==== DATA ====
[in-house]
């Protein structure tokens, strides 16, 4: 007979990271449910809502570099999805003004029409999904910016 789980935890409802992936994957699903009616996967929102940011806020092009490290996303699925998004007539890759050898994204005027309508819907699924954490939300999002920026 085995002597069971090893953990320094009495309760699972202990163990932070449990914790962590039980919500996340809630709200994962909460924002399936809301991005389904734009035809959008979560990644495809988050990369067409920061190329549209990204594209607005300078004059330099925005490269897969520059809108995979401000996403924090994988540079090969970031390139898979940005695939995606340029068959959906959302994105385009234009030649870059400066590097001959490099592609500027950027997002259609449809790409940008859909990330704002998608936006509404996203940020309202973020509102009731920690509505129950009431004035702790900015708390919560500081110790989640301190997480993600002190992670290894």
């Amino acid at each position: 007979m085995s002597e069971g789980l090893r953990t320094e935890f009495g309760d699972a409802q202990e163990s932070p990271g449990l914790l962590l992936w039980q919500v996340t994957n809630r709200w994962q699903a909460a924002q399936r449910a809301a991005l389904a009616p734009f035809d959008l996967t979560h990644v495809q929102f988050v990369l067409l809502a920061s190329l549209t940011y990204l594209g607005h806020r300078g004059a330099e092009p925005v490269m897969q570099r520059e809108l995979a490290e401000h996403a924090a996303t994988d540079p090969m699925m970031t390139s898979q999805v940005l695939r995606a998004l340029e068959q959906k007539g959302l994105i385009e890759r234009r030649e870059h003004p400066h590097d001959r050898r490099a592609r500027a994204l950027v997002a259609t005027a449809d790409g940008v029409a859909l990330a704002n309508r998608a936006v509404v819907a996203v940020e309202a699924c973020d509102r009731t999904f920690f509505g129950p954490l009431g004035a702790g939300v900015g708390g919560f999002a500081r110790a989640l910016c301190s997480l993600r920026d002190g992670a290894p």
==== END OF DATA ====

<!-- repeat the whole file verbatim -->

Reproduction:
[in-house]
């Protein structure tokens, strides 16, 4: 007979990271449910809502570099999805003004029409999904910016 789980935890409802992936994957699903009616996967929102940011806020092009490290996303699925998004007539890759050898994204005027309508819907699924954490939300999002920026 085995002597069971090893953990320094009495309760699972202990163990932070449990914790962590039980919500996340809630709200994962909460924002399936809301991005389904734009035809959008979560990644495809988050990369067409920061190329549209990204594209607005300078004059330099925005490269897969520059809108995979401000996403924090994988540079090969970031390139898979940005695939995606340029068959959906959302994105385009234009030649870059400066590097001959490099592609500027950027997002259609449809790409940008859909990330704002998608936006509404996203940020309202973020509102009731920690509505129950009431004035702790900015708390919560500081110790989640301190997480993600002190992670290894």
């Amino acid at each position: 007979m085995s002597e069971g789980l090893r953990t320094e935890f009495g309760d699972a409802q202990e163990s932070p990271g449990l914790l962590l992936w039980q919500v996340t994957n809630r709200w994962q699903a909460a924002q399936r449910a809301a991005l389904a009616p734009f035809d959008l996967t979560h990644v495809q929102f988050v990369l067409l809502a920061s190329l549209t940011y990204l594209g607005h806020r300078g004059a330099e092009p925005v490269m897969q570099r520059e809108l995979a490290e401000h996403a924090a996303t994988d540079p090969m699925m970031t390139s898979q999805v940005l695939r995606a998004l340029e068959q959906k007539g959302l994105i385009e890759r234009r030649e870059h003004p400066h590097d001959r050898r490099a592609r500027a994204l950027v997002a259609t005027a449809d790409g940008v029409a859909l990330a704002n309508r998608a936006v509404v819907a996203v940020e309202a699924c973020d509102r009731t999904f920690f509505g129950p954490l009431g004035a702790g939300v900015g708390g919560f999002a500081r110790a989640l910016c301190s997480l993600r920026d002190g992670a290894p």